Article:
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Instruction Model

Students will engage in:

_X_independent activities _X_hands-on
_X_cooperative learning
_X_whole group inst.
___peer tutoring
_X_technology integration
___project work
____ other:

Teacher: Taylor Eppler

10th Grade
58 Minute Period

Standard / Benchmark

(Listed at end of lesson plan in greater detail)

Objective Met:
I Can- Define dilation and describe a dilation in function notation.
I Can- Demonstrate an understanding of dilations by successfully completing the dilations of an image.
I Can- Explain why a dilation is not an isometry.

Procedures Followed:

Materials/ Text or

Class Starter (Anticipatory Set):

To begin class students will do a quick write on the following Think
About It on the smart board:
10 minutes

*Are there any transformations that might not be classified as an

*How could you change the size or shape of a figure with still
recognizing it as the same figure?
*Write down your thoughts and if you think possible, include an
example of a figure that might fit this description.
After 7 minutes ask for student responses and have a short discussion
on their thoughts. The class consensus will hopefully be a yes to this
first question that will lead into enlarging and shrinking figures, and
then dilations.
Objectives (what will the students know at the end of the lesson):
I Can- Define dilation and describe a dilation in function notation.
I Can- Demonstrate an understanding of dilations by successfully
completing the dilations of an image.

Warm-Up Sheet

I Can- Explain why a dilation is not an isometry.

Presentation of new materials (Lesson):


Students will add the definition of dilation into their notebooks. They
will then learn the specific notation for dilations. I will also explain the
idea of a scale factor and needing a center. We will discuss the
similarities and differences to other transformations and discuss the
non-isometric properties of dilations.

Student notebooks

Next we will jump into the difference between enlargements and

reductions showing visual examples and having the students draw their
own examples in their notebooks.
Guided practice with corrective feedback (check for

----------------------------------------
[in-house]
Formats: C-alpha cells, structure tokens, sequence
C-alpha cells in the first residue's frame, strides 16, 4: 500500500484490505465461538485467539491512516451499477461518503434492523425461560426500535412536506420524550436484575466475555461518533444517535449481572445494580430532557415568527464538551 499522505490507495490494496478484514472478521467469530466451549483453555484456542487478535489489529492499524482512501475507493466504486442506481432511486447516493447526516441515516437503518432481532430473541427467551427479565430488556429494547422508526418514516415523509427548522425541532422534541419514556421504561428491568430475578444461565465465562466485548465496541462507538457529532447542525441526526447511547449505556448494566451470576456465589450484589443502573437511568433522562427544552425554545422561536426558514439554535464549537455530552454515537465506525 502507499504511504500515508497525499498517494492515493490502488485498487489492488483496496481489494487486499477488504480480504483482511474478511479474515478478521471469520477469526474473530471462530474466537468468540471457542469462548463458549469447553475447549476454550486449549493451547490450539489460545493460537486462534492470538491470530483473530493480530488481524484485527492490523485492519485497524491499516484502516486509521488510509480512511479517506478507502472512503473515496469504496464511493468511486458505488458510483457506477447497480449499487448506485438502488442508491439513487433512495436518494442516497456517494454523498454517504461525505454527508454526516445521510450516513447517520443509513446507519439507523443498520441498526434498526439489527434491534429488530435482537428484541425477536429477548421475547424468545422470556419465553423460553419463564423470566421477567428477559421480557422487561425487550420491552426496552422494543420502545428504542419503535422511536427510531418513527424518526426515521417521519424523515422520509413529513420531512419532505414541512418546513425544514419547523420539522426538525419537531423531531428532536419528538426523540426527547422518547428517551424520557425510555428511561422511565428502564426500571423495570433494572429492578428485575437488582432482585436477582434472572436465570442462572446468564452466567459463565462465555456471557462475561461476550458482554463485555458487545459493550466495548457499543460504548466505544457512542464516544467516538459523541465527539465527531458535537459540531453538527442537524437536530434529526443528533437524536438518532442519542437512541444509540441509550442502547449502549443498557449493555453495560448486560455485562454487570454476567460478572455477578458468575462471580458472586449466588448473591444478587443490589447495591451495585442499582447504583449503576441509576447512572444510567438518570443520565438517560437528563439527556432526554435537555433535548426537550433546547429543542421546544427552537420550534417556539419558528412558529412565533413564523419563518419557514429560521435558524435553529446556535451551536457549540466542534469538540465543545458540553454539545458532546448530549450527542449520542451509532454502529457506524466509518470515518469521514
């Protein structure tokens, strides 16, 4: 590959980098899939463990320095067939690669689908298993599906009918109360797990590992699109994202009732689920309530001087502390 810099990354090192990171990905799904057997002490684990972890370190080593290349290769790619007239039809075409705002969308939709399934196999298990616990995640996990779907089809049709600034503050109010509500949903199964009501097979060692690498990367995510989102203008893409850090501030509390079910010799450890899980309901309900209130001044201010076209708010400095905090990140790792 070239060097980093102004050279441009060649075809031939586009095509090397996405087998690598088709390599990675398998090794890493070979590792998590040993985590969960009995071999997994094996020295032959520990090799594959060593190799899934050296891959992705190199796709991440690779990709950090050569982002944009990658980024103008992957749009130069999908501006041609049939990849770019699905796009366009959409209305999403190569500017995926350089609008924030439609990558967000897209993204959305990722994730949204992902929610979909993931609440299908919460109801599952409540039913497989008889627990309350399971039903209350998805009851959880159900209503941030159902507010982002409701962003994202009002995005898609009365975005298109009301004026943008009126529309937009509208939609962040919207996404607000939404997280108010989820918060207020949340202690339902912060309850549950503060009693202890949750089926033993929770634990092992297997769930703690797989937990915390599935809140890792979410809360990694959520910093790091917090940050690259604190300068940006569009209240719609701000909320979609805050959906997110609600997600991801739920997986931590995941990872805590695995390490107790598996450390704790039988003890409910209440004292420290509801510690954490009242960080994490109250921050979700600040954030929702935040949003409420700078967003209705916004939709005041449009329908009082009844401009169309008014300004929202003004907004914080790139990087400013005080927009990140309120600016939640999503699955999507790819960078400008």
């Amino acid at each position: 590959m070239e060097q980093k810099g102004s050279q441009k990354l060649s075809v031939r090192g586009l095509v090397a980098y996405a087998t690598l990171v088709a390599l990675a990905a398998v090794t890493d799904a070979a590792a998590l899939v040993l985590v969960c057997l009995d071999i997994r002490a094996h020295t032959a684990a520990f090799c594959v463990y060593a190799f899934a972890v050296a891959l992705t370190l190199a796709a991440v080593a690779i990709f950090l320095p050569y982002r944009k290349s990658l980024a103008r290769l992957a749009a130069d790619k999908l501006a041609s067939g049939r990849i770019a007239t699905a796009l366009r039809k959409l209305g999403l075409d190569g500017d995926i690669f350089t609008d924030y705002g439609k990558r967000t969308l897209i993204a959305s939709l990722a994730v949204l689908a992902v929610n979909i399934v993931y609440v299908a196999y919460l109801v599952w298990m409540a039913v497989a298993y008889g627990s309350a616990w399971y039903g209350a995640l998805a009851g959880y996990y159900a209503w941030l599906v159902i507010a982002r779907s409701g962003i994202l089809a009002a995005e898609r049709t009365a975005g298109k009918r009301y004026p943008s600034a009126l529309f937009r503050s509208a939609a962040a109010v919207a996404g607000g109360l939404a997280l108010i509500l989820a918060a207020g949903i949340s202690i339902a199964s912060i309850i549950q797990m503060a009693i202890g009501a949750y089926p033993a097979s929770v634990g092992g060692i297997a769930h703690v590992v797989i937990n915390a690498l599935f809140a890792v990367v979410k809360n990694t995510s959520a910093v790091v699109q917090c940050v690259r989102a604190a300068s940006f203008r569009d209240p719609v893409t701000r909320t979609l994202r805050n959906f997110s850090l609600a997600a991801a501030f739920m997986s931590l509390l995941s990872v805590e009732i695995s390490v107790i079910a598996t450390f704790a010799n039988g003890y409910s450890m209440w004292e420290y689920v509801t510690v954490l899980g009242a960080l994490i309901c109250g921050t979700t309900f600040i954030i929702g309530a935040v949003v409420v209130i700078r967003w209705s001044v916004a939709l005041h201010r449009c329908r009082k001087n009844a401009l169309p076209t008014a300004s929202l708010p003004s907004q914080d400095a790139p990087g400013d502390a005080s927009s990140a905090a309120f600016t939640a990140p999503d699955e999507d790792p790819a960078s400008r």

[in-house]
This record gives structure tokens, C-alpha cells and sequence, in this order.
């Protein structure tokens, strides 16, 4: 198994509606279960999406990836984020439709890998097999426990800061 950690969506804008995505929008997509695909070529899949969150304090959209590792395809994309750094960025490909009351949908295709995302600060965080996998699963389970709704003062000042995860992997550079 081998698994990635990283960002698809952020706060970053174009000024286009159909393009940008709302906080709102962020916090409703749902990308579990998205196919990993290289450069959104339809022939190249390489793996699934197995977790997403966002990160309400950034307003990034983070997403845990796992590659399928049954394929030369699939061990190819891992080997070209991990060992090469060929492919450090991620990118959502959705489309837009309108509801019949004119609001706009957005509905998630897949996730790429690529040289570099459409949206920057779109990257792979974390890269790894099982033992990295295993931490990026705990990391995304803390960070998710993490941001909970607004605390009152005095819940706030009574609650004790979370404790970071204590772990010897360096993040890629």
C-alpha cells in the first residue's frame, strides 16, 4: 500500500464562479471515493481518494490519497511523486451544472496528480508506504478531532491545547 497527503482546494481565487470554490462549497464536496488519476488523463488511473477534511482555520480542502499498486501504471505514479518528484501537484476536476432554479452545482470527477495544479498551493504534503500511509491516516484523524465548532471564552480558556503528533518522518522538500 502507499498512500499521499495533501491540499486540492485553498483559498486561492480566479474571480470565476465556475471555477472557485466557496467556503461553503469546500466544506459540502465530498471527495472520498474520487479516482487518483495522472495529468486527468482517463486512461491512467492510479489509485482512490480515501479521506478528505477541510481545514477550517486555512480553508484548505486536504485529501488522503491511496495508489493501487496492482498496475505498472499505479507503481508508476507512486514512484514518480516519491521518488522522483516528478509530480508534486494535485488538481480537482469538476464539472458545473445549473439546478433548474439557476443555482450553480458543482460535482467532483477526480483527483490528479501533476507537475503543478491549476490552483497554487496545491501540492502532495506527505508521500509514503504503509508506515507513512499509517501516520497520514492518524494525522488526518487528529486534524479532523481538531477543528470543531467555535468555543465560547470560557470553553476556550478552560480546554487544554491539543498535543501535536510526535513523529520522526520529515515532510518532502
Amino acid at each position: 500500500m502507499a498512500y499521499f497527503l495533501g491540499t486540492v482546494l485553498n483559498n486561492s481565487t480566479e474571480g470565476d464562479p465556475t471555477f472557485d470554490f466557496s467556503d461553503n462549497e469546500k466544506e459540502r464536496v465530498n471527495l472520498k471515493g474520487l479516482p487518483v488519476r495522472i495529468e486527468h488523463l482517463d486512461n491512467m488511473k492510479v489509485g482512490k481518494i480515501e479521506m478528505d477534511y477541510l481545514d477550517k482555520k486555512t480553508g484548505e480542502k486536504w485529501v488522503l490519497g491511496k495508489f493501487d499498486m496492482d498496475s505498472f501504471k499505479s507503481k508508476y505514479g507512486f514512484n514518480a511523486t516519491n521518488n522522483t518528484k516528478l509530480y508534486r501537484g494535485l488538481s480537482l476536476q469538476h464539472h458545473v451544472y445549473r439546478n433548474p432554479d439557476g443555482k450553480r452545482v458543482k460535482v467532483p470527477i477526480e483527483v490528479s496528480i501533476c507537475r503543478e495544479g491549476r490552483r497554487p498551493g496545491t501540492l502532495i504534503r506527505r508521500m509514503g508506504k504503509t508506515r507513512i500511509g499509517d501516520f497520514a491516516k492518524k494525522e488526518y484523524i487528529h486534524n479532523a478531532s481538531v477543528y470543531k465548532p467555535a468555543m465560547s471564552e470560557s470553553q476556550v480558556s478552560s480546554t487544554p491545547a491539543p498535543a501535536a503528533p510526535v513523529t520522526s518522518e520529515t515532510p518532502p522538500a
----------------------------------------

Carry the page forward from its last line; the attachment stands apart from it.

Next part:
After drawing an example of a dilation the students will practice
dilating a preimage to produce its image. They will work with scale
factors using a coordinate grid and plotting points to assist them. After Student notebooks
this guided practice I will ask the students the following question:
20 minutes If dilations are not isometries and do not produce congruent figures, do
their images and preimages have anything in common?
This question will lead into a discussion and then the idea of similar
Independent practice with corrective feedback (check for
Following the presentation of similar figures students will work
dilations in an example problem. After about five minutes we will go
over this example problem to address questions and allow students to
check they did it correctly.

Student notebooks

Students will also have a supplemental handout to complete for

homework as independent practice.
Lesson review or reteach (Closure):
To end class students will have the following short exit ticket to
complete and turn in before they leave.

Exit Ticket
1) Is a dilation an isometry? Explain your reasoning.
2) Does a dilation change the angle measure of a figure?
3) Draw an example of a dilaton.

I will also pass out the supplemental handout that the students will
complete for their homework assignment.
The warm up and exit ticket can both be used as a formative assessment
for this lesson checking the understanding developed throughout the
lesson. The questions asked during the notes and discussions can also
be used to evaluate student understanding and thought processes.
The homework assignment will also be used as a tool to assess the
students understanding of dilations and to monitor what areas of this
topic they may still be struggling with and what needs to be reviewed.

Warm up and exit

Supplemental handout
on dilations

There is a supplemental handout that will be assigned for homework
containing 6 dilation problems.

Supplemental handout
on dilations

*The handout will also be uploaded as a file on the unit site.

Standards in greater detail:

Represent transformations in the plane using, e.g., transparencies and geometry

software; describe transformations as functions that take points in the plane as inputs
and give other points as outputs. Compare transformations that preserve distance and
angle to those that do not (e.g., translation versus horizontal stretch).

Given a geometric figure and a rotation, reflection, or translation, draw the transformed
figure using, e.g., graph paper, tracing paper, or geometry software. Specify a sequence of
transformations that will carry a given figure onto another.

Use geometric descriptions of rigid motions to transform figures and to predict the effect
of a given rigid motion on a given figure; given two figures, use the definition of
congruence in terms of rigid motions to decide if they are congruent.